SAN FRANCISCO (KGO) -- 7 On Your Side's Michael Finney has already covered a $20 hot tub advertised on social media. Not surprisingly, it turned out to be fake. Now he's getting more complaints saying ads are misleading.
Michael got to the bottom of another one.
Paul Chan of San Francisco was looking for new swim trunks to take to Hawaii -- when, like magic, the ad popped up on Facebook.
"I don't know how it came on, but it came on. I looked at it, I went, this is what I need. A hydrophobic pair of shorts. Like, that's perfect," said Chan.
The ad said "Frank Anthony Swimwear" was "hydrophobic" -- meaning it's waterproof.
"These looked like they were definitely waterproof. I'm like, waterproof swimwear, fantastic!" Chan said.
The ad led to a slick website with models in swimwear -- even a purported TV segment.
"It said for first time buyer, you get a 15 percent discount, so I thought OK, I'll try it," said Chan.
Paul ordered this $60 pair of swim trunks for $49. Not a bad deal except... he never got them.
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"I emailed support, nothing. I emailed again, still nothing. That's when I Googled it," he said.
He found hundreds of complaints from Frank Anthony customers just like him, who ordered and never got their swimwear.
The Better Business Bureau gives Frank Anthony an F rating with dozens of complaints -- folks paid but never got their bathing suits.
Turns out Frank Anthony Swimwear had launched a Kickstarter campaign four years ago. Scores of investors complained they never got their shorts either.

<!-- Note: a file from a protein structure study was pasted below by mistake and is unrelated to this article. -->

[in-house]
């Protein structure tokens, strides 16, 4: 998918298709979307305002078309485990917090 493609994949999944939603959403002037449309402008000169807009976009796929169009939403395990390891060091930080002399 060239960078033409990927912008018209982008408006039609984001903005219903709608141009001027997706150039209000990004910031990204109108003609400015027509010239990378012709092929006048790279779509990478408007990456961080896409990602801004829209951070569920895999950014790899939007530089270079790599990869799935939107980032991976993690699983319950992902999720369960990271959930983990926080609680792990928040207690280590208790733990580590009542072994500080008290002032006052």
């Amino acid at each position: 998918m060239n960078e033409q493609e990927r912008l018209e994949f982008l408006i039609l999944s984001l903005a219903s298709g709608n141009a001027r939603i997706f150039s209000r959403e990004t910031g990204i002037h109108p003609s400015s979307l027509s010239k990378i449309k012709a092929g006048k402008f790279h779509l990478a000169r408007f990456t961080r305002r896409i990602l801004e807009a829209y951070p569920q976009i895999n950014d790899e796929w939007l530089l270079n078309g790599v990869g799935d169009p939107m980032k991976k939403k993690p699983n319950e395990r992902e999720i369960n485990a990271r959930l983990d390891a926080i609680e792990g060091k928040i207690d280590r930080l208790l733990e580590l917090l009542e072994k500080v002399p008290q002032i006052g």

"I left a comment with Facebook...This is not a legitimate company... there was no response."
"They should vet these companies first before doing marketing for them. Before placing their ads on Facebook where millions of people can see them."
But weeks after he reported the company to Facebook, the ad was still showing up on his page.
"Now I opened it and it came on again!" Chan said.
In fact, it popped up while we were interviewing Chan for this story.
We tried to contact Frank Anthony Swimwear, but found only an email address. No one replied when we sent emails asking about all the complaints.
"There is no disclaimer from Facebook that this ad could be fake. I think it's their responsibility to the public."
7 On Your Side asked Facebook why it let Frank Anthony advertise on its platform. Facebook began investigating. It took a few weeks but now the ads are gone. So is the Frank Anthony Facebook page. A Facebook spokesman said in part:
"We don't allow this kind of misleading page on Facebook. We encourage people to report ads and pages they believe violate our policies which helps us improve... We have removed billions of fake accounts from the platform. However, enforcement is never perfect and there is more work to be done."
Chan never did get his swim shorts.
"So I went and got these from a brick and mortar!" he laughs.
The one sure way to get your merchandise -- buy in person.
"They're not waterproof though, but I still like them," Chan says.
If you see an ad on social media, and never heard of the company before, do some research before you send money. Look online for reviews, ratings and comments. That should turn up any red flags. Paul says he should have done that before buying his swimsuit, not after.
Take a look at more stories and videos by Michael Finney and 7 On Your Side.
Facebook ads sell products that never arrive, some users say
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FINNEY'S FRIDAY FREE STUFF: BodyBio E-Lyte electrolyte supplements and tickets to Sarah Colonna at Cobb's Comedy Club!
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